To the editor,
With the Coronavirus pandemic causing deep economic stress in our region, state and beyond, poverty and homelessness have become more dire and apparent. At the same time we are dealing with the pandemic, and the disproportionate impacts that are being experienced by both low-income people and people of color, our nation is also confronting issues caused by systemic racism, including the need for criminal justice reform and a new way of policing our communities to ensure equity and justice. With all of this in mind, I was surprised to see that the Town of Colonie is proposing a law that would criminalize panhandling, including individuals standing on the side of a road asking for help or money, and deem that “aggressive behavior.”
The proposed law includes seven definitions of aggressive behavior or manner, some of them clearly “aggressive” such as touching people or threatening people, and some that are frankly quite benign, such as standing on the side of a road. For engaging in these various behaviors while soliciting money or other help, either verbally or with a sign, individuals could be issued a “violation.” The person issued the violation would then be required to go to court, and if convicted of violating the new law, could be fined between $25 and $250 or imprisoned for up to 15 days.
The proposed law fails to solve the problems facing individuals engaging in panhandling. By virtue of the very act of begging for help, money or otherwise, the individuals engaged in panhandling clearly are of low means. Charging panhandlers as criminals and punishing them with a fine they likely have no means to pay is nonsensical policy and does nothing to address the underlying issues causing panhandling. It will, however, likely exacerbate the economic hardship being faced by individuals engaging in panhandling, and prevent these individuals from overcoming the adversity they are facing by creating debt and criminal records.
The proposed law may increase legal risk for the town. In 2017, the City of Sacramento, California adopted a local ordinance against “aggressive panhandling.” In 2018, the city was sued by the ACLU Foundation of Northern California and Legal Services of Norther California to halt enforcement of the ordinance on the grounds it was unconstitutional. A federal judge filed an injunction and the city then deleted the ordinance. Likewise, in 2020, the ACLU of Indiana filed suit against Indianapolis, Indiana for their anti-panhandling law. In 2019, a federal judge ruled against the City of Hot Springs, Arkansas for its panhandling law. In fact, following the 2015 Supreme Court decision in Reed v. Town of Gilbert, courts around the country have overturned local panhandling laws on the grounds related to free speech. As a taxpayer, I am concerned that enactment of this local law would open up the Town of Colonie to similar lawsuits. This liability could cost taxpayer dollars, while failing to solve the underlying problems causing the behavior concerning town officials.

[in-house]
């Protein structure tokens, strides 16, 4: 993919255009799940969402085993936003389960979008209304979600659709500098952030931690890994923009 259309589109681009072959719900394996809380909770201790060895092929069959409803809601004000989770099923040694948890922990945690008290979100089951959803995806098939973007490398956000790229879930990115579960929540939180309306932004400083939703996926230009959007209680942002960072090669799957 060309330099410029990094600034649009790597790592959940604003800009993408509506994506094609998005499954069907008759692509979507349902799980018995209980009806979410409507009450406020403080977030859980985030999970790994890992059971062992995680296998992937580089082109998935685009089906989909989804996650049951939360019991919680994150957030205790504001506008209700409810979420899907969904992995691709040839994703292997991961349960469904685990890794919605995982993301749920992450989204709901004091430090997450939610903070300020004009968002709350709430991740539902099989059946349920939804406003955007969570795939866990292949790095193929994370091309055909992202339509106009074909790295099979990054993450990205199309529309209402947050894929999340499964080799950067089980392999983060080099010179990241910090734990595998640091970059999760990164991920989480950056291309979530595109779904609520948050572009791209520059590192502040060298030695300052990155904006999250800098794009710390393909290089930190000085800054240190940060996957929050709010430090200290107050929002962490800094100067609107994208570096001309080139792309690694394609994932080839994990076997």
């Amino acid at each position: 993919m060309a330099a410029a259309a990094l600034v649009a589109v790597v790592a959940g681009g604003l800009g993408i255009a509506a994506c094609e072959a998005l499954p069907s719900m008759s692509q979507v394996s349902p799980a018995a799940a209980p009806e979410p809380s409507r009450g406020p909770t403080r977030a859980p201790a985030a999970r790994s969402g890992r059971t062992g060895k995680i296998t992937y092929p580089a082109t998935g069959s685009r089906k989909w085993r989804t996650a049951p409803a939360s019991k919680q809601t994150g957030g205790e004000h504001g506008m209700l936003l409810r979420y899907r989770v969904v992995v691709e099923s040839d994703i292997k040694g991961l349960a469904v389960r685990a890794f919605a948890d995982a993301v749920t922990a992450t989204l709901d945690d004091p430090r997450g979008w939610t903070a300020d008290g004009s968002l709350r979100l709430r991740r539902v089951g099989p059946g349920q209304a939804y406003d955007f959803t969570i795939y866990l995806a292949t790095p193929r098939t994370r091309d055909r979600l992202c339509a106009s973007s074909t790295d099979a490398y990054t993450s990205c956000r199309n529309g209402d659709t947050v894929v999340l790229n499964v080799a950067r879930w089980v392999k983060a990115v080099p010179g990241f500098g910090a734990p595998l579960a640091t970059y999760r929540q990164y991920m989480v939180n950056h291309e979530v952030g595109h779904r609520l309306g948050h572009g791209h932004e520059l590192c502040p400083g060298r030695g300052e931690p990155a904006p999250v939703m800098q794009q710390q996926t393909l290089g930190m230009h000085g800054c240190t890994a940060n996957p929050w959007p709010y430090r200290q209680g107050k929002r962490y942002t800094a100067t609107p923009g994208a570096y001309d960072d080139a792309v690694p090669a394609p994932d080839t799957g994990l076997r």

The proposed law may prevent local charities and youth groups from fundraising. Several years ago, I passed through an intersection in town where local firefighters were walking through traffic stopped at a red light, holding out their boots to collect money to support the local fire department. Much like when I give a panhandler a dollar while waiting at the light to leave Target, I rolled down my car window and gave the firefighter some money by dropping it in his boot. Another example would be the many carwashes that local youth teams hold around town. Often times these groups hold up signs while standing roadside asking people to come pay them for a carwash to support their cause. Both of these activities would meet the definition of “solicit” in the proposed local law. Furthermore, they would be in violation of the local law because they would be “prohibited conduct” as the proposal is drafted. Unless the Town plans to selectively enforce this law, these firefighters and youth groups would be considered criminals and could be fined or jailed if convicted. If the town plans to selectively enforce the law, that would again open the town up to litigation.
I appreciate the work the town is doing to provide social services and support residents who may be struggling financially. Rather than advance a flawed proposal that will not solve the problem of poverty and panhandling, the town should refocus on how local agencies, both within the town and in partnership with Albany County or the state, can increase services that address poverty, hunger and other issues that individuals engaging in panhandling may be experiencing. The town has a rich network of not-for-profit and religious organizations that may be willing to engage and partner to address these issues. Finally, the town can and should be working through the Planning and Economic Development Department to ensure that there are housing options available and affordable to people with lower incomes, so that housing security is improved.